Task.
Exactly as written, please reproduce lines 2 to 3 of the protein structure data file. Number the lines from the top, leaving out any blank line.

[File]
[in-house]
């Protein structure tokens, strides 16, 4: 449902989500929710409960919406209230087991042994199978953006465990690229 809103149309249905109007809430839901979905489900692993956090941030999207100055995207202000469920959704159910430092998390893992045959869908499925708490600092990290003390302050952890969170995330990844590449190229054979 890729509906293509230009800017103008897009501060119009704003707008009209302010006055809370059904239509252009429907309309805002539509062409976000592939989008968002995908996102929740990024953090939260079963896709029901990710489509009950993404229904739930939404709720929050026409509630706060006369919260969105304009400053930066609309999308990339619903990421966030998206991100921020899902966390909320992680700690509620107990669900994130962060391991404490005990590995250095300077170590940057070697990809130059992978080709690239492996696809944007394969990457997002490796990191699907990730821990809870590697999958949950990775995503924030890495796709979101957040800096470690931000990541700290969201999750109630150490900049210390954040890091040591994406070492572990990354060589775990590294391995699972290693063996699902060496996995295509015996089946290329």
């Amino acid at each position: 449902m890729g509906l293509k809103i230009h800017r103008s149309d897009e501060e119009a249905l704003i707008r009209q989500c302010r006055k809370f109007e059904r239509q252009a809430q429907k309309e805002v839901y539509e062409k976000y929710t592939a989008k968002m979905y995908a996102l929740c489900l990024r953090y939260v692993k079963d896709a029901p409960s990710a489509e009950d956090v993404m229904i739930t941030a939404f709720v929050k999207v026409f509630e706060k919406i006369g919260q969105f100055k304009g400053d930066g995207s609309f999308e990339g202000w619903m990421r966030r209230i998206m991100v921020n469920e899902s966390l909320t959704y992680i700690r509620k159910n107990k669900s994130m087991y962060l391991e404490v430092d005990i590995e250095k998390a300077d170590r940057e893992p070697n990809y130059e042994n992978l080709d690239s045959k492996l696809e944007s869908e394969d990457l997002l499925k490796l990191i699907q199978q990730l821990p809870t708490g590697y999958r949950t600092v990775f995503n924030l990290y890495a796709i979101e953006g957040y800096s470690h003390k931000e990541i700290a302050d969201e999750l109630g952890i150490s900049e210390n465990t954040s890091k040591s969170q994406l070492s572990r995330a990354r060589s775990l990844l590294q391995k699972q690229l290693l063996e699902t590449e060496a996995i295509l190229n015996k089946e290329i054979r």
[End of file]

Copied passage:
């Protein structure tokens, strides 16, 4: 449902989500929710409960919406209230087991042994199978953006465990690229 809103149309249905109007809430839901979905489900692993956090941030999207100055995207202000469920959704159910430092998390893992045959869908499925708490600092990290003390302050952890969170995330990844590449190229054979 890729509906293509230009800017103008897009501060119009704003707008009209302010006055809370059904239509252009429907309309805002539509062409976000592939989008968002995908996102929740990024953090939260079963896709029901990710489509009950993404229904739930939404709720929050026409509630706060006369919260969105304009400053930066609309999308990339619903990421966030998206991100921020899902966390909320992680700690509620107990669900994130962060391991404490005990590995250095300077170590940057070697990809130059992978080709690239492996696809944007394969990457997002490796990191699907990730821990809870590697999958949950990775995503924030890495796709979101957040800096470690931000990541700290969201999750109630150490900049210390954040890091040591994406070492572990990354060589775990590294391995699972290693063996699902060496996995295509015996089946290329």
């Amino acid at each position: 449902m890729g509906l293509k809103i230009h800017r103008s149309d897009e501060e119009a249905l704003i707008r009209q989500c302010r006055k809370f109007e059904r239509q252009a809430q429907k309309e805002v839901y539509e062409k976000y929710t592939a989008k968002m979905y995908a996102l929740c489900l990024r953090y939260v692993k079963d896709a029901p409960s990710a489509e009950d956090v993404m229904i739930t941030a939404f709720v929050k999207v026409f509630e706060k919406i006369g919260q969105f100055k304009g400053d930066g995207s609309f999308e990339g202000w619903m990421r966030r209230i998206m991100v921020n469920e899902s966390l909320t959704y992680i700690r509620k159910n107990k669900s994130m087991y962060l391991e404490v430092d005990i590995e250095k998390a300077d170590r940057e893992p070697n990809y130059e042994n992978l080709d690239s045959k492996l696809e944007s869908e394969d990457l997002l499925k490796l990191i699907q199978q990730l821990p809870t708490g590697y999958r949950t600092v990775f995503n924030l990290y890495a796709i979101e953006g957040y800096s470690h003390k931000e990541i700290a302050d969201e999750l109630g952890i150490s900049e210390n465990t954040s890091k040591s969170q994406l070492s572990r995330a990354r060589s775990l990844l590294q391995k699972q690229l290693l063996e699902t590449e060496a996995i295509l190229n015996k089946e290329i054979r």